© 1946 Twentieth Century Fox Film Corporation

The Dark Corner (1946)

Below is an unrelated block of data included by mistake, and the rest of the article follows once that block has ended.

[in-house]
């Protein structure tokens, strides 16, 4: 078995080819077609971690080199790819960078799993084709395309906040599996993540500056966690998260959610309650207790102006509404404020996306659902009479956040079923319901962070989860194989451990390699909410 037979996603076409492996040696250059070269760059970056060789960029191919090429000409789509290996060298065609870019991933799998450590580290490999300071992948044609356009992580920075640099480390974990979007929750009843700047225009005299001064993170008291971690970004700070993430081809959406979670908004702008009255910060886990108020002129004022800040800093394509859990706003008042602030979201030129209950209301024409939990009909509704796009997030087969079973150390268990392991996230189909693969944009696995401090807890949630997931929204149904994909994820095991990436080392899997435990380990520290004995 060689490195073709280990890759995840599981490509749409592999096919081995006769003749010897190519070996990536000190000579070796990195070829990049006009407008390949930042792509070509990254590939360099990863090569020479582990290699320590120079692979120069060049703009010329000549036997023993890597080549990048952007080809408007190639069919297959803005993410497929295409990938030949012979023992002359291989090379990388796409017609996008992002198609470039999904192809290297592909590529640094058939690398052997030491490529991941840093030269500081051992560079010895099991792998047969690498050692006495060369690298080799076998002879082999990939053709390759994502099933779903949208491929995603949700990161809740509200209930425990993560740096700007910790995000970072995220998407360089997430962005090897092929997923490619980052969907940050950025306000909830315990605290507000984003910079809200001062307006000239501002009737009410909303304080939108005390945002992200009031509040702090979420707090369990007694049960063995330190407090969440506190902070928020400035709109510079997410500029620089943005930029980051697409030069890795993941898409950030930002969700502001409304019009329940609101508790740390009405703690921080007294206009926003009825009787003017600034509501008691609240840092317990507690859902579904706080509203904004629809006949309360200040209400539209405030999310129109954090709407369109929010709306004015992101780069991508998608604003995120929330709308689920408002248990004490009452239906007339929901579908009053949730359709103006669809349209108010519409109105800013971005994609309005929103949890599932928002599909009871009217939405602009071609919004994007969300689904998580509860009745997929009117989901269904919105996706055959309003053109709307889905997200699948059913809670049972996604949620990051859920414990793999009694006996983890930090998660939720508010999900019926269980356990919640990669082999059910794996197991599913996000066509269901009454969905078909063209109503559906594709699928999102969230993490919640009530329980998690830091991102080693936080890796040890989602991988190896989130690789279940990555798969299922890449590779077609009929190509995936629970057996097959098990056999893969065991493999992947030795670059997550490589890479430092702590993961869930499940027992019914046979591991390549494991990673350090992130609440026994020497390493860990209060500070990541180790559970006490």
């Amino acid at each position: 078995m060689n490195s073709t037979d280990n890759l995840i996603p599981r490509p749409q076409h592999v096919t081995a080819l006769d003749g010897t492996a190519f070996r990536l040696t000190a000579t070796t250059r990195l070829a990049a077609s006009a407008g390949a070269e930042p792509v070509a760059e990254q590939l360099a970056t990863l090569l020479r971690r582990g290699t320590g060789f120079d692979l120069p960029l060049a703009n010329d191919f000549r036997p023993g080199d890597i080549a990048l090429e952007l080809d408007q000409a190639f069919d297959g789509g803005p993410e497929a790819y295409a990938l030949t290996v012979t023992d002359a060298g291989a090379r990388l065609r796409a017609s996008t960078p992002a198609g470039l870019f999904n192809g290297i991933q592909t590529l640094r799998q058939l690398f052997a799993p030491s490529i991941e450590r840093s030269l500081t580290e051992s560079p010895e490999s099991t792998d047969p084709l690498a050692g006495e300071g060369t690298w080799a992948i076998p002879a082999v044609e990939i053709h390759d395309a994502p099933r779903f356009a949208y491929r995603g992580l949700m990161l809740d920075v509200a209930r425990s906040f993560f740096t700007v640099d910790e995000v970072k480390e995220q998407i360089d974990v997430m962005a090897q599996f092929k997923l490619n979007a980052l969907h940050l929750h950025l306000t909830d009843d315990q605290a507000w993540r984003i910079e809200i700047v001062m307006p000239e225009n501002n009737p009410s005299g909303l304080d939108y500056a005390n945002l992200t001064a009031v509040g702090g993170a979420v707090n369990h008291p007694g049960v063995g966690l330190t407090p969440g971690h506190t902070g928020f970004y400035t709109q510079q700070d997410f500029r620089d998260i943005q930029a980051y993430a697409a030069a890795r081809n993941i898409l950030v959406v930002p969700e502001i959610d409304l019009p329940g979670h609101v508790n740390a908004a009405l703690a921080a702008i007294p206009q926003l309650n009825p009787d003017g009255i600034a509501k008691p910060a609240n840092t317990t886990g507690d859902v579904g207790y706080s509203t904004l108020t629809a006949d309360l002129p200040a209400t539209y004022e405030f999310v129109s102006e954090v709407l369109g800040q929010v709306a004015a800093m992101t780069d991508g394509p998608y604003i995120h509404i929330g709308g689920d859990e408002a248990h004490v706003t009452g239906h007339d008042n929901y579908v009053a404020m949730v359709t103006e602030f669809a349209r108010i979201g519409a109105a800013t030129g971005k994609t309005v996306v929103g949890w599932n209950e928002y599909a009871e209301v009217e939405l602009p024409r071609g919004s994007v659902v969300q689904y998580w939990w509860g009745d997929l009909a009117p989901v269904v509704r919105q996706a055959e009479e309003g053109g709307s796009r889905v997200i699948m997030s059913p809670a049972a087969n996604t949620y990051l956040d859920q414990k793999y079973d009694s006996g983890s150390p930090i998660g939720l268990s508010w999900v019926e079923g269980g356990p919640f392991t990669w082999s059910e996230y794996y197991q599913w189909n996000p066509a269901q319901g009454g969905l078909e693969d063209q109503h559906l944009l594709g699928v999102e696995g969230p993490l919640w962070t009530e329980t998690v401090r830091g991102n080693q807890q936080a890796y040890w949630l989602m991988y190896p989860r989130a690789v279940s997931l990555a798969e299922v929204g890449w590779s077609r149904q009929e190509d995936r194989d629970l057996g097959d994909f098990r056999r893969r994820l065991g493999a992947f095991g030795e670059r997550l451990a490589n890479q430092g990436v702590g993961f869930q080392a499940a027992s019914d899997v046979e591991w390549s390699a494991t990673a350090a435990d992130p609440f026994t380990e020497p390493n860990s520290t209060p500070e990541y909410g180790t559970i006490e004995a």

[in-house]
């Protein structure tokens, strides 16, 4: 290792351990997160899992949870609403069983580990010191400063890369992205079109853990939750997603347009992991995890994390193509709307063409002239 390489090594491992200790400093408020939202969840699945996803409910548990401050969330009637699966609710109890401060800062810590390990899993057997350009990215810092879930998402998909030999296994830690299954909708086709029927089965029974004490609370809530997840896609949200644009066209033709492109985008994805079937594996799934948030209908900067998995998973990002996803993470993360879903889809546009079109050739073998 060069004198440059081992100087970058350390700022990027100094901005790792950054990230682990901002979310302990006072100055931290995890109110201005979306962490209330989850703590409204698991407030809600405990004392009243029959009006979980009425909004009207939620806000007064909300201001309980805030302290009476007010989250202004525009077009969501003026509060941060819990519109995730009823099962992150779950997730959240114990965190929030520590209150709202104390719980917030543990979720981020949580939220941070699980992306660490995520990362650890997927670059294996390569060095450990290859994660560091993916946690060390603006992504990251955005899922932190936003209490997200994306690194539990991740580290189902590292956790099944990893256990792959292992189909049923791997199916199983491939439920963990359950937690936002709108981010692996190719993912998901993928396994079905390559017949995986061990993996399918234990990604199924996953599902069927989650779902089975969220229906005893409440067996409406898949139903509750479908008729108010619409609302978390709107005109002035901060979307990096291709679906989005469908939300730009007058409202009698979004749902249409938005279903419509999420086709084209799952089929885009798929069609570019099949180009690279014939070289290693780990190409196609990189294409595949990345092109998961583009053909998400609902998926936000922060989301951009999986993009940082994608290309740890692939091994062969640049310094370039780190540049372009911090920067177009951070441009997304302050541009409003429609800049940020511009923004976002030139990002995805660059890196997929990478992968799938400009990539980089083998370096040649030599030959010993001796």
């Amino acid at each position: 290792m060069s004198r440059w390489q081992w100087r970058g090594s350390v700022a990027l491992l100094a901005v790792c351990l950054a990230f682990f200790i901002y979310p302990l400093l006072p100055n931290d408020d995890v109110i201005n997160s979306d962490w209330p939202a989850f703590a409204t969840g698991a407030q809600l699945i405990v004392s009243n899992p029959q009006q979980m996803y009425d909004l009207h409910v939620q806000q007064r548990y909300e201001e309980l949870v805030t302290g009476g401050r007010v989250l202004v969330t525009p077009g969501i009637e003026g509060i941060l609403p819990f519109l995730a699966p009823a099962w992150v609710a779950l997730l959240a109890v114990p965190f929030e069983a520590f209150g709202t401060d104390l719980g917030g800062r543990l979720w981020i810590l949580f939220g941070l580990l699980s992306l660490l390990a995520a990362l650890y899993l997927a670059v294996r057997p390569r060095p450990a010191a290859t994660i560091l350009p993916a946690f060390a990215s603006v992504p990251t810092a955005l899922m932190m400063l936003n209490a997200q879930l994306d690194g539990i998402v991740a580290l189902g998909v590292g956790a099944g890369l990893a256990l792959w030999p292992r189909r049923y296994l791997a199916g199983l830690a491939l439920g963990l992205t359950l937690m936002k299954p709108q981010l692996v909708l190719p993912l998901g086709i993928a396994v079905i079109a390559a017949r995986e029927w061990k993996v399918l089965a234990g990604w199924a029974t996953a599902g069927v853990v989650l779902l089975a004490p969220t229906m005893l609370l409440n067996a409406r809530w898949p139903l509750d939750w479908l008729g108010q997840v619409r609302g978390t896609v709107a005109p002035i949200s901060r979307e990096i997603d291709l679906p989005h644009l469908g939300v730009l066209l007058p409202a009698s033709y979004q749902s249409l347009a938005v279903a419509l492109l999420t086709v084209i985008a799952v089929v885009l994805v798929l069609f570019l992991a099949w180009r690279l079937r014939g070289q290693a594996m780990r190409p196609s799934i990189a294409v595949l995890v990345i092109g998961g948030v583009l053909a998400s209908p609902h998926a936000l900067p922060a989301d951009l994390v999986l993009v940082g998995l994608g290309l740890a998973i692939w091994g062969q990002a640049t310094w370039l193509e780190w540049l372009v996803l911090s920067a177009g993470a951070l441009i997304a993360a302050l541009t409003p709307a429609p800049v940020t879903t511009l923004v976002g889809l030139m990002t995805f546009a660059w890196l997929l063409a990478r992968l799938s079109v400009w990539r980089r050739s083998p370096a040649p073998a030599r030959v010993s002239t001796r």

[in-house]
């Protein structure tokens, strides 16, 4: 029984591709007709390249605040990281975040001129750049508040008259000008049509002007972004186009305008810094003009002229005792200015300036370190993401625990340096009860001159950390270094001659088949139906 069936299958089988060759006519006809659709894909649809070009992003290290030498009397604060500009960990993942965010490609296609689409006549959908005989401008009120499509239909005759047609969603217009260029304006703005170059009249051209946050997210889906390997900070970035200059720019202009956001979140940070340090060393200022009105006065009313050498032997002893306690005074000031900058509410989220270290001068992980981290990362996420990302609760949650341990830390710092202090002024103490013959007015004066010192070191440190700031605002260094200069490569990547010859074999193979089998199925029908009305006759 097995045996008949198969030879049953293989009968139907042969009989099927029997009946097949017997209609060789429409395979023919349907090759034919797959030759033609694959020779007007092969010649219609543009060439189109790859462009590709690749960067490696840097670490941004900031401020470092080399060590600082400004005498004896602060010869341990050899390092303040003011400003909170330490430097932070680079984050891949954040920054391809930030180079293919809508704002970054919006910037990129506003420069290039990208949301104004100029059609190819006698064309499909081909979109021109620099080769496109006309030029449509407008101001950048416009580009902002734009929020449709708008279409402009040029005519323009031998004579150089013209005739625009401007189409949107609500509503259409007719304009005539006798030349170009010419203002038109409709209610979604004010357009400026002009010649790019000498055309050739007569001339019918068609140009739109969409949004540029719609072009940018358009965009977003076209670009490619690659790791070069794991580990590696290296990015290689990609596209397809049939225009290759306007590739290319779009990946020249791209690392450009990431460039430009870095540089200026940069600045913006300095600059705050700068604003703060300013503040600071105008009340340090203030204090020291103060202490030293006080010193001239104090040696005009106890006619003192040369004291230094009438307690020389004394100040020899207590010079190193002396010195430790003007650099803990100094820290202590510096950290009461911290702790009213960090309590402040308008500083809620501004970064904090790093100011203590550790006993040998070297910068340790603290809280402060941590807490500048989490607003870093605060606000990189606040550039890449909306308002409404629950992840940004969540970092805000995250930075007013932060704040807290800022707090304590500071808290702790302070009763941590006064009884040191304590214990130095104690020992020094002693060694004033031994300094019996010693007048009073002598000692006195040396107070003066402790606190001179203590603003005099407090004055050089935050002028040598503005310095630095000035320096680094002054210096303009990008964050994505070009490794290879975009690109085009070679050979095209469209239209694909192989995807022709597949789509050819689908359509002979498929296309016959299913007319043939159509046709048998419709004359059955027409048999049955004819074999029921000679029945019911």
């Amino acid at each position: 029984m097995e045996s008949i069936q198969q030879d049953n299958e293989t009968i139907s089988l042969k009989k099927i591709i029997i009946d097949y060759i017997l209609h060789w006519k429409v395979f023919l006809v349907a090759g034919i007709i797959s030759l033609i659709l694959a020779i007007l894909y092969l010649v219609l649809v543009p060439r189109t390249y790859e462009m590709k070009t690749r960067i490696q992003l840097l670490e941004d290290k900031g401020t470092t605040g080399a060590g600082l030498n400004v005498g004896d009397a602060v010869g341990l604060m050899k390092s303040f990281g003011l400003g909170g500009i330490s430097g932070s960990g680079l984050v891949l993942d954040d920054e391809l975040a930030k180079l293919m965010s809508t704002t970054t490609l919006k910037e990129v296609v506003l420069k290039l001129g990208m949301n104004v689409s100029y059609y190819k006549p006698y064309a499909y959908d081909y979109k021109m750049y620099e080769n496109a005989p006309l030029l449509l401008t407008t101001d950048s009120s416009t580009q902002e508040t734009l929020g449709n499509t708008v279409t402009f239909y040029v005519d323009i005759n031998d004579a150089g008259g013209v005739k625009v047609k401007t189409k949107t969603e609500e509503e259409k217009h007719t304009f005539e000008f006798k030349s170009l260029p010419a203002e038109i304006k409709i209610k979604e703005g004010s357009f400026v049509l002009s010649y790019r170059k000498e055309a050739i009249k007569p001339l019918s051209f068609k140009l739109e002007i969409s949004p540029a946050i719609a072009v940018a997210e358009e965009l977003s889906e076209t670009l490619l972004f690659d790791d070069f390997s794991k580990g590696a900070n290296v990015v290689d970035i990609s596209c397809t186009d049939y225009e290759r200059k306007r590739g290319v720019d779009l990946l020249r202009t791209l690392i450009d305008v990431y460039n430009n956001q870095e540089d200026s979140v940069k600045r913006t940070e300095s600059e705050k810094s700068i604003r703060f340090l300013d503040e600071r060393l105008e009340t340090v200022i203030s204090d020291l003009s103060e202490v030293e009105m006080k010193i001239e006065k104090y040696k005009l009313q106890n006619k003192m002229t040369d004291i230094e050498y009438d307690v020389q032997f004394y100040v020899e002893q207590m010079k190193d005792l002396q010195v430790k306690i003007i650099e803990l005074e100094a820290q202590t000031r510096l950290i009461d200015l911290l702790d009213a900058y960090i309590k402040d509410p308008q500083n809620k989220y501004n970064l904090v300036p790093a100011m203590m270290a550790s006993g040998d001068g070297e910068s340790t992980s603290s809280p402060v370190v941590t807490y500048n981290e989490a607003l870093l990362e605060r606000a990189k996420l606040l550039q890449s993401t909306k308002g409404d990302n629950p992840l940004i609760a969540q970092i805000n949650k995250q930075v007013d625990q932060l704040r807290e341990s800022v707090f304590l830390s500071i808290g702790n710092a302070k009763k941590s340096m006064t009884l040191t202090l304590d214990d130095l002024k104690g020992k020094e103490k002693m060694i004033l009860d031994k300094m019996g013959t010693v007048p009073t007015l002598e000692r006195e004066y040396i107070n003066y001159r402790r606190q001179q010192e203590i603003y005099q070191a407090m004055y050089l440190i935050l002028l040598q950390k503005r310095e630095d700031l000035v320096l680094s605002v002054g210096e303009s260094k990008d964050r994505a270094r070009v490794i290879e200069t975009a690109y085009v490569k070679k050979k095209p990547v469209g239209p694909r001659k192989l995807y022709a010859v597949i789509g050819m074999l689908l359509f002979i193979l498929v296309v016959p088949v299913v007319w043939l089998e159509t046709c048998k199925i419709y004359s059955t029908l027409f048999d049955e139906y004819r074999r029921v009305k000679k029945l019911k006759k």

The Dark Corner is remarkable for any number of reasons. First and foremost, it is a well-made film noir that is unfortunately not nearly as well-known or seen as many other works from the genre. The plot, about a private detective framed for a murder, is average for a noir, but there are some great lines here and there and the cinematography and direction add some genuine suspense. Secondly, it features a 30-year-old Lucille Ball in a non-comedy role not long before she went on to become the queen of television. It is great to see Ball as a quick-witted—and sultry!—secretary who plays Girl Friday to the private detective who employs her. Mark Stevens holds the appropriate balance between tough guy and tortured soul as her employer and there are great performances in the supporting cast, including William Bendix and as a gruff thug and Clifton Webb, who is getting to be something of a favorite of mine, as a smarmy art collector who marries a woman who looks just like the one who appears in his favorite painting. The connection between this disparate collection of characters is sometimes hastily explained, but who cares when you have such great characters.

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